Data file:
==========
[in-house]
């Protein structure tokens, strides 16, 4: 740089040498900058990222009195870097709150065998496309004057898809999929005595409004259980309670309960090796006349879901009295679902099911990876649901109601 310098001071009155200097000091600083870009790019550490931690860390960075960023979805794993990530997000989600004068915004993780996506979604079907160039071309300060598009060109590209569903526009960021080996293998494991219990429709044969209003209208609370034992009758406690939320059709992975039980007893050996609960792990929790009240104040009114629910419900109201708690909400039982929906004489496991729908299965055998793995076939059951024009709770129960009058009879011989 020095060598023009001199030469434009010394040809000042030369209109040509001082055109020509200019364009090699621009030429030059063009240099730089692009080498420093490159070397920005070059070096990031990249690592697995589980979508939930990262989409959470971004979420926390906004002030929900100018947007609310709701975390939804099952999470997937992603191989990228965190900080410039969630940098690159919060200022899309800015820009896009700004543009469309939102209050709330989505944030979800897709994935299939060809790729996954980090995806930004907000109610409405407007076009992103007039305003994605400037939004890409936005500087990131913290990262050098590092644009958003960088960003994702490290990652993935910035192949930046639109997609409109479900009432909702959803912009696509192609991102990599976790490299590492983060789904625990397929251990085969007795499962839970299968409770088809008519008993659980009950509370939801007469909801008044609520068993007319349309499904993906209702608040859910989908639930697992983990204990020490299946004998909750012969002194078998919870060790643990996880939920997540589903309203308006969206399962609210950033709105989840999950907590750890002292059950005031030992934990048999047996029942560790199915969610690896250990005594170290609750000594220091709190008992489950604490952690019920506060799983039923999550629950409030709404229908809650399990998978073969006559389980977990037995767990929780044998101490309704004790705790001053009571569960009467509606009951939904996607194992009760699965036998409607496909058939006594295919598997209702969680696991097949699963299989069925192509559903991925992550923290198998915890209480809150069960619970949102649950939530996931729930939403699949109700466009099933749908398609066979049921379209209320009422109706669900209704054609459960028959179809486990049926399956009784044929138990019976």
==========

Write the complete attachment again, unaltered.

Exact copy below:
[in-house]
């Protein structure tokens, strides 16, 4: 740089040498900058990222009195870097709150065998496309004057898809999929005595409004259980309670309960090796006349879901009295679902099911990876649901109601 310098001071009155200097000091600083870009790019550490931690860390960075960023979805794993990530997000989600004068915004993780996506979604079907160039071309300060598009060109590209569903526009960021080996293998494991219990429709044969209003209208609370034992009758406690939320059709992975039980007893050996609960792990929790009240104040009114629910419900109201708690909400039982929906004489496991729908299965055998793995076939059951024009709770129960009058009879011989 020095060598023009001199030469434009010394040809000042030369209109040509001082055109020509200019364009090699621009030429030059063009240099730089692009080498420093490159070397920005070059070096990031990249690592697995589980979508939930990262989409959470971004979420926390906004002030929900100018947007609310709701975390939804099952999470997937992603191989990228965190900080410039969630940098690159919060200022899309800015820009896009700004543009469309939102209050709330989505944030979800897709994935299939060809790729996954980090995806930004907000109610409405407007076009992103007039305003994605400037939004890409936005500087990131913290990262050098590092644009958003960088960003994702490290990652993935910035192949930046639109997609409109479900009432909702959803912009696509192609991102990599976790490299590492983060789904625990397929251990085969007795499962839970299968409770088809008519008993659980009950509370939801007469909801008044609520068993007319349309499904993906209702608040859910989908639930697992983990204990020490299946004998909750012969002194078998919870060790643990996880939920997540589903309203308006969206399962609210950033709105989840999950907590750890002292059950005031030992934990048999047996029942560790199915969610690896250990005594170290609750000594220091709190008992489950604490952690019920506060799983039923999550629950409030709404229908809650399990998978073969006559389980977990037995767990929780044998101490309704004790705790001053009571569960009467509606009951939904996607194992009760699965036998409607496909058939006594295919598997209702969680696991097949699963299989069925192509559903991925992550923290198998915890209480809150069960619970949102649950939530996931729930939403699949109700466009099933749908398609066979049921379209209320009422109706669900209704054609459960028959179809486990049926399956009784044929138990019976």